How To Prepare for Cybersecurity Risk – Part 1
A lowdown on the terms associated with risk. Guidance on how to minimize risk and impact
Risk is inevitable, whether it is business risk, financial risk, risk to life or the personal decisions that we make everyday. And now we have cybersecurity risk. Cybersecurity has become an important aspect of business strategy and even a boardroom topic. In this post we will learn all about cybersecurity risk management and controls.
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We cannot see the future and know the exact risk that will befall us. That’s why we have a whole industry to take care of it! Insurance. However, we can anticipate and prepare for risk and act when we encounter it. We should be asking questions like: What will be the impact of that risk? How do we assess or analyze potential risk? How do we measure or quantify risk and its impact? How do we plan for risk? What kind of decisions can we take about risks? All this is applicable in business and also for cybersecurity risk.
In the context of cybersecurity risk technology leaders must be prepared to answer these questions. They also face these questions from board members, promoters, investors, analysts and media:
- What’s your Risk Appetite?
- What’s your Risk Tolerance?
- What’s your Risk Quotient?
- What’s your Risk Management or Risk Mitigation strategy?
Before we get to all this, let’s review the definition of Risk.
According to (ISC)2 Risk is a measure of the extent to which an entity is threatened by a potential circumstance or event.
Risk is often expressed as a combination of:
- The adverse impacts that would arise if the circumstance or event occurs, and
- The likelihood of occurrence.
Likelihood of occurrence depends on the environment or the situation on ground. A mission critical business such as a bank or a data center will take all precautions. So the likelihood of risks such as theft of money (bank) or power failure (data center) are low.
Impact: It is the magnitude of the harm that can be expected to result from the consequences of a cyberattack, unauthorized intrusion, data theft/breach, loss of information, information system unavailability, credential theft, or physical security violation.
Having said that, there are still unforeseen risks like natural disasters or wars that can impact business. So in that sense, risk cannot be zero, although it can be mitigated through certain actions.
What kind of cybersecurity risks can a business face?
Cyberattacks are a common occurrence and an organization typically faces multiple cyberattacks on a daily basis. The attacks could be malware, ransomware, denial of service/botnet attacks, data theft, insider threats, website defacement, credential/identity theft, phishing attacks and more.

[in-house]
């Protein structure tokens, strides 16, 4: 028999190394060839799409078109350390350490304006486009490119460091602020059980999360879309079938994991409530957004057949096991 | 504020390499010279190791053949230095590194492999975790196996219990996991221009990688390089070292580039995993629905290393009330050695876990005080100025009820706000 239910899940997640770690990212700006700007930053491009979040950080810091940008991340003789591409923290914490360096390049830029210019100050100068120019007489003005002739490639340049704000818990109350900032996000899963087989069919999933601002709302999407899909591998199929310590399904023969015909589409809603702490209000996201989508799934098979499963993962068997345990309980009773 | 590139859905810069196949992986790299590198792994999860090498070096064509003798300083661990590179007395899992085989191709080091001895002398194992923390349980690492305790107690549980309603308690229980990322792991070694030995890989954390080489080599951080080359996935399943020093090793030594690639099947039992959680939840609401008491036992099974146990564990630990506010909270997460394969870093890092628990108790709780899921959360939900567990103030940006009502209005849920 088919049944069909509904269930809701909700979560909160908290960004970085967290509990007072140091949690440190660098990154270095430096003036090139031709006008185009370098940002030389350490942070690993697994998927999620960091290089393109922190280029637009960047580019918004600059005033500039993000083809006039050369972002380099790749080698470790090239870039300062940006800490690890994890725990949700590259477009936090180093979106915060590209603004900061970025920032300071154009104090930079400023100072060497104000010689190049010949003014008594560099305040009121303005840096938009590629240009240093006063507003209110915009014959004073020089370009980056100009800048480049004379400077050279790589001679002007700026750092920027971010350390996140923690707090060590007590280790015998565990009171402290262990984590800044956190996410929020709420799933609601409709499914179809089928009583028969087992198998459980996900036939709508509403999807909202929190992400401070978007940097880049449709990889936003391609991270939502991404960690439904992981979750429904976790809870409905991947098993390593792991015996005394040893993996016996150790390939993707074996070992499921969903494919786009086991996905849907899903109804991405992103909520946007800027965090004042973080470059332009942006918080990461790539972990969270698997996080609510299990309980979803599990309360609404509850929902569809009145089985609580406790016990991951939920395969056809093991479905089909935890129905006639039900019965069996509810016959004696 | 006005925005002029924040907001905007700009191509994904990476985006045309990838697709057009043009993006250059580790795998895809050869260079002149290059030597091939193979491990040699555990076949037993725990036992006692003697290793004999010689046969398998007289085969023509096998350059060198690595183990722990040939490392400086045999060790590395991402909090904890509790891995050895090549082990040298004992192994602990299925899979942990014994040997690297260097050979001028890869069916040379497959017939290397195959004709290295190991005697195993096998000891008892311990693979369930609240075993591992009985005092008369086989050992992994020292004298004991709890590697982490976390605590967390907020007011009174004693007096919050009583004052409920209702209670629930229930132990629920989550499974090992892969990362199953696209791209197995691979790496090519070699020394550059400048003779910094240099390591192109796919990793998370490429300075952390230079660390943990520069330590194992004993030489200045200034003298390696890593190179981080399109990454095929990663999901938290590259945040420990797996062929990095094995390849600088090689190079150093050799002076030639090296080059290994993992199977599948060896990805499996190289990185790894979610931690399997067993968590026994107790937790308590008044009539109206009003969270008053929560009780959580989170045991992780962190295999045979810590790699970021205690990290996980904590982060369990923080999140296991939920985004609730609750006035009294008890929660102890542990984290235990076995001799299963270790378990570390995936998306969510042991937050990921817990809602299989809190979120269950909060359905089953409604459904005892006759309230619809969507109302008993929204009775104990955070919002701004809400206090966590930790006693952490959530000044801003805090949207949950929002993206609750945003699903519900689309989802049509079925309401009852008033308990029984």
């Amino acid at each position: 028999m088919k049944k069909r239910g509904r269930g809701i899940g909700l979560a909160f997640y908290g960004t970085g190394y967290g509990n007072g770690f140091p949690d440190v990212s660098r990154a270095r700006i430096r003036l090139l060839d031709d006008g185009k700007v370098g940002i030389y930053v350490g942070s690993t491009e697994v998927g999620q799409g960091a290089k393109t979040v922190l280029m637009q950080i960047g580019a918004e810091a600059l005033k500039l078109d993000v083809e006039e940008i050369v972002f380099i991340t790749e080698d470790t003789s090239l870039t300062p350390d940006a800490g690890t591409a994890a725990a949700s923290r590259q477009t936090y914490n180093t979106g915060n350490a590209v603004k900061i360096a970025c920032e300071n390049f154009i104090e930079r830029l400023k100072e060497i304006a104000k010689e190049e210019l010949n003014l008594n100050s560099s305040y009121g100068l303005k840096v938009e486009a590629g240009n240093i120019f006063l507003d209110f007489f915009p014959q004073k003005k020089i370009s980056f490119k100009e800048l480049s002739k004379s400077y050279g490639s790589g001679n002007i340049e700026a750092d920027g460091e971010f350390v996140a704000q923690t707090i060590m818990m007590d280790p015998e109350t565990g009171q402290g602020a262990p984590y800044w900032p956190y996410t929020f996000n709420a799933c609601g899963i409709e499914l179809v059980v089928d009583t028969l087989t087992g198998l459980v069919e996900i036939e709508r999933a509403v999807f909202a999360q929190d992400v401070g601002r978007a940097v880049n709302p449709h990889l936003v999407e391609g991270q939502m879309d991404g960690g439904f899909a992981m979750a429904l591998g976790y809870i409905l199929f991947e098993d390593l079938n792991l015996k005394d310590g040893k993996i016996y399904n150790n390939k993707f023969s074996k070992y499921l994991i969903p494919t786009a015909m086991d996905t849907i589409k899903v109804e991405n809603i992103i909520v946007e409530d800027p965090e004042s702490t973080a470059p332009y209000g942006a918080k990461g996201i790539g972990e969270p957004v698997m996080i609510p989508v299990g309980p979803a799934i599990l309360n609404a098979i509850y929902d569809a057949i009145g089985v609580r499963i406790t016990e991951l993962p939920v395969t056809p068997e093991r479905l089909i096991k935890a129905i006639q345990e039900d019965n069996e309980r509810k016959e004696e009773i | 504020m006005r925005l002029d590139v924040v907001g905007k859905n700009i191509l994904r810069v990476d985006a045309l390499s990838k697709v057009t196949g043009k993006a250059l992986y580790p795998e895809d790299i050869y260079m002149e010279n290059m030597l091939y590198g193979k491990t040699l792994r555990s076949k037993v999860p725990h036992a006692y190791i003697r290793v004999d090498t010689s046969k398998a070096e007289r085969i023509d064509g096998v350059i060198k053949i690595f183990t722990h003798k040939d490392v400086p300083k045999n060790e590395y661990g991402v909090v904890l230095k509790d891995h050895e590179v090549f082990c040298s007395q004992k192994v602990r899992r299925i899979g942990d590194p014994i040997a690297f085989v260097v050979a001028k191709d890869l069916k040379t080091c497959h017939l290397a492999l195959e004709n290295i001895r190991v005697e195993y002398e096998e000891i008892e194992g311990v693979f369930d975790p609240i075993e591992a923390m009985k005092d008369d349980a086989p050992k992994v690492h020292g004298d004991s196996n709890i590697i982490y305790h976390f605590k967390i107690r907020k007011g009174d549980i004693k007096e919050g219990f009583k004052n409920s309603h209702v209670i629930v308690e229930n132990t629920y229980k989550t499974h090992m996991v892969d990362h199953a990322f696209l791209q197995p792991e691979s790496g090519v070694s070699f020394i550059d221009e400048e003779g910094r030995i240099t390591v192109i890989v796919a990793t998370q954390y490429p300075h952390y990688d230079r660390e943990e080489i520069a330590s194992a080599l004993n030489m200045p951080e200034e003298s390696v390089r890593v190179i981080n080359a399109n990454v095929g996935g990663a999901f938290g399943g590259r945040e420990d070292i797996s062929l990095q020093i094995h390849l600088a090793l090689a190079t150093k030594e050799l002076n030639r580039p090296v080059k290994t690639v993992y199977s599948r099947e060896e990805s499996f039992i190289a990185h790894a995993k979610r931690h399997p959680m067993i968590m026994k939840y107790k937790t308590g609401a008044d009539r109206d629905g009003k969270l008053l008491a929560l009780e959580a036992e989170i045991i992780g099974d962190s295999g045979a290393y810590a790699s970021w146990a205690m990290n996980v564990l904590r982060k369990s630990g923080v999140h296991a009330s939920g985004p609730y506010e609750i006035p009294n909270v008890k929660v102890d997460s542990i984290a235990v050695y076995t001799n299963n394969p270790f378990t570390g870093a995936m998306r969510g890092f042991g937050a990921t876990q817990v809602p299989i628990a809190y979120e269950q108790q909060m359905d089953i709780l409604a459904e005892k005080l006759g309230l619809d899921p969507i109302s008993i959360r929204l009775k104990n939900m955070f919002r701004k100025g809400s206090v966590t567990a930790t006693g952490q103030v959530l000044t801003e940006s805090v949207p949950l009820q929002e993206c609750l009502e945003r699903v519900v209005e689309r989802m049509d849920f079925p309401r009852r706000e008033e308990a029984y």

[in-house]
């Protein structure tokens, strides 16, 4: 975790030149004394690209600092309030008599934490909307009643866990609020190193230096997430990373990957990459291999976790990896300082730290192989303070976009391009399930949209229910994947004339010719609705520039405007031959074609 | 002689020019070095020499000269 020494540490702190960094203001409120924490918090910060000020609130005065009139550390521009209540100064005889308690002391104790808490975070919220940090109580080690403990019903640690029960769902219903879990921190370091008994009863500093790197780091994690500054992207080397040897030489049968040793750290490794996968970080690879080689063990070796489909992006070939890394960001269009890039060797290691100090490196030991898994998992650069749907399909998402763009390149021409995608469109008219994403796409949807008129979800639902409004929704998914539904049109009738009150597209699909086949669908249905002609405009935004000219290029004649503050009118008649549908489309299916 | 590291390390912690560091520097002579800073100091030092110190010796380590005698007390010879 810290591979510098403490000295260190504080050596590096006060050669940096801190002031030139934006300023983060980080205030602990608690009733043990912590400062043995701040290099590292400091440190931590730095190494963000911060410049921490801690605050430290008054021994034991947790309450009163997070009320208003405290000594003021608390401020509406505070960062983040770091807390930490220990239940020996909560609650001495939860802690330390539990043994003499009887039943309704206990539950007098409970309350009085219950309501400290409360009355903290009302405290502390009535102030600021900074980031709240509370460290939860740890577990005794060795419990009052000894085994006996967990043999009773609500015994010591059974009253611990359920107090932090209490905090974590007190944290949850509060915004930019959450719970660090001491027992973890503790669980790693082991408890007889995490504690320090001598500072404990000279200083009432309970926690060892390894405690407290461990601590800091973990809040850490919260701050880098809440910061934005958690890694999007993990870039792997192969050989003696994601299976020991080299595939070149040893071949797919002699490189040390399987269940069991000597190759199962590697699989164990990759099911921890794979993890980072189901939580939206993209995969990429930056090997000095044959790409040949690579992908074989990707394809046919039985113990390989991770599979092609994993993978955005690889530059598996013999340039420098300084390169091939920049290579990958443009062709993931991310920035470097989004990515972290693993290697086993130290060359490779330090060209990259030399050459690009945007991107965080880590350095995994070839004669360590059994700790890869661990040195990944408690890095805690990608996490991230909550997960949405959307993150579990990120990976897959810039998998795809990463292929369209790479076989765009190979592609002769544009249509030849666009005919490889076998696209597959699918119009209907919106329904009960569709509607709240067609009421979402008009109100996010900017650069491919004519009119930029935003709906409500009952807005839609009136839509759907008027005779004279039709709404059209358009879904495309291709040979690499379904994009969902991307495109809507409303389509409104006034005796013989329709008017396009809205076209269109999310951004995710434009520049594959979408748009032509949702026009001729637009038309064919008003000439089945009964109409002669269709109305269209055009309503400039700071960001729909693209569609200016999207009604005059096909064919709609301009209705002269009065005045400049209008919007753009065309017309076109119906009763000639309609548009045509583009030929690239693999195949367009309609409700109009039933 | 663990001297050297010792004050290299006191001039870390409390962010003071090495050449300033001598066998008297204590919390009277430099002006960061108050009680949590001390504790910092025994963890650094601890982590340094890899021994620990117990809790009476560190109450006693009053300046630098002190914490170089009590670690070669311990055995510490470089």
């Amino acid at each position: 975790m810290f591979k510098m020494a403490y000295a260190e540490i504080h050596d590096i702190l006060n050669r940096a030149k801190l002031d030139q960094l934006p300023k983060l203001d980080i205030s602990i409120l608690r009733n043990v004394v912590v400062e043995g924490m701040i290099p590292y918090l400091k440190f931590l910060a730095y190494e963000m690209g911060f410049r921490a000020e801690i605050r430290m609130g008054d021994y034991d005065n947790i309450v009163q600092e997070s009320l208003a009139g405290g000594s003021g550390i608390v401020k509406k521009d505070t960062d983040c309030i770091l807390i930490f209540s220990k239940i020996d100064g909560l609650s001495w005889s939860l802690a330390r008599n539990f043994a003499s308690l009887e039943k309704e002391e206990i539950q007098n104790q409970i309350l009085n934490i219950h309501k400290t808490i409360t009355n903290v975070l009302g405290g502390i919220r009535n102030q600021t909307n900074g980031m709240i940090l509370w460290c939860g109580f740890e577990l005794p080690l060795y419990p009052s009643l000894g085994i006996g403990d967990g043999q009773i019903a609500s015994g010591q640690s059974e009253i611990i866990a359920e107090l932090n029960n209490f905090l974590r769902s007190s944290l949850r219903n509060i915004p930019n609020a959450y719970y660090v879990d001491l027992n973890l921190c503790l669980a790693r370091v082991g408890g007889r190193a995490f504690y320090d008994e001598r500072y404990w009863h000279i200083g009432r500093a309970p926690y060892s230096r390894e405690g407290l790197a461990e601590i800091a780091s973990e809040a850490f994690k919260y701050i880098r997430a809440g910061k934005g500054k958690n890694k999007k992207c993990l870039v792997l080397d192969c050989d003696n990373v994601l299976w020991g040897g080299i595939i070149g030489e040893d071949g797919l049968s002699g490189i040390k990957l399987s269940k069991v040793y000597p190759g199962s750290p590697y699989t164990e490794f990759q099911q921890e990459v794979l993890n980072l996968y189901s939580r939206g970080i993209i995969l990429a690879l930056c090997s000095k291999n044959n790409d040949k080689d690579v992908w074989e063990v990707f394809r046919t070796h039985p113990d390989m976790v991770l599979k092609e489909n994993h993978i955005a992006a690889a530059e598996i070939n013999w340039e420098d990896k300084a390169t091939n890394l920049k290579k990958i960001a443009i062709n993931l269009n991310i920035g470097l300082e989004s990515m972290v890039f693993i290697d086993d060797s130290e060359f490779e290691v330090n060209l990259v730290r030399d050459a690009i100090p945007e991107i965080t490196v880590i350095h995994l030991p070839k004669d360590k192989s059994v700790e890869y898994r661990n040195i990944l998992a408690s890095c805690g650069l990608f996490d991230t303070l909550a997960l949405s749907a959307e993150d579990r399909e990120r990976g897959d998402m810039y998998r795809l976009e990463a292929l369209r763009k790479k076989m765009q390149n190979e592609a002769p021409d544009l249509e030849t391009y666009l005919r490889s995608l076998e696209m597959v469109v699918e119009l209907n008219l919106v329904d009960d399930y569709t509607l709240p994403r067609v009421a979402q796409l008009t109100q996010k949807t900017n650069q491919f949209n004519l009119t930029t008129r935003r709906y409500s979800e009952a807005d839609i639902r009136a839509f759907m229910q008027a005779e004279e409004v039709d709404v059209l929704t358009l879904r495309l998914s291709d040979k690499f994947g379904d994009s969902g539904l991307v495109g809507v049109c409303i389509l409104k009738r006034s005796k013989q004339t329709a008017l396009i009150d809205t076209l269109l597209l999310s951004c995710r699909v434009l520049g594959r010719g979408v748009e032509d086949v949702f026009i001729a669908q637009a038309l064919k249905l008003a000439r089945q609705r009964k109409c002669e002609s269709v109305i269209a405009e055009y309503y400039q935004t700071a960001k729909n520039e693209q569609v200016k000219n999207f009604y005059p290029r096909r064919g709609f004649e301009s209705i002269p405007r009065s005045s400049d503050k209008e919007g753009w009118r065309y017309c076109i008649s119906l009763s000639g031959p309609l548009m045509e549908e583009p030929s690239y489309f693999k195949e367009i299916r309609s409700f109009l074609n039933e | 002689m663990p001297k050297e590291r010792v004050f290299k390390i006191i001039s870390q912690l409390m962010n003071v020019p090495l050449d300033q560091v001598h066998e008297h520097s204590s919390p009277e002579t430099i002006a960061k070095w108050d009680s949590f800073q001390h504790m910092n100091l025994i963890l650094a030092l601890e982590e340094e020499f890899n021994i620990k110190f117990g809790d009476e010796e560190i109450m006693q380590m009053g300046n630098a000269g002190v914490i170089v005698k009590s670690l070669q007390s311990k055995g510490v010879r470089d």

The risk and impact to business as the possible consequences of cyberattacks could be: unavailability of services (and dissatisfied customers), loss of reputation, loss of customers, lower credit ratings and market value, and loss of revenue.
Let’s be clear about some important and relevant cybersecurity terms before we delve deeper into risk discussions.
Asset: Something valuable that’s owned by an individual or the organization that needs protection. It could be a physical asset (server, laptop, router) or an information asset like data or intellectual property.
Vulnerability: An inherent weakness, gap, flaw, or defect in a system, process or software (bug). The vulnerability may be discovered by a researcher or hacker who could then either exploit it to get unauthorized access to an information system – or disclose it to the organization or software developer (vulnerability disclosure).
Threat: Someone or something that attempts to exploit a vulnerability to gain unauthorized access to data, intellectual property or information assets. On gaining access they may try to steal credentials or data, or to cause physical damage, or encrypt everything in the storage (ransomware), or try to make the information systems unavailable to customers and employees (DDoS attack).
Threat actor: A threat actor or malicious actor is either a person or a group of people that take part in an action that is intended to cause damage or disruption to computers, devices, systems, or networks.
Threat vector / attack vector: A pathway or method used by a threat actor to illegally access a network or information system by trying to exploit a system vulnerability.
In the next part of this post I will show you how to manage risk and what kind of actions you need to take to deal with risk.
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Reference: (ISC)2 course material for the (ISC)2 CC course.
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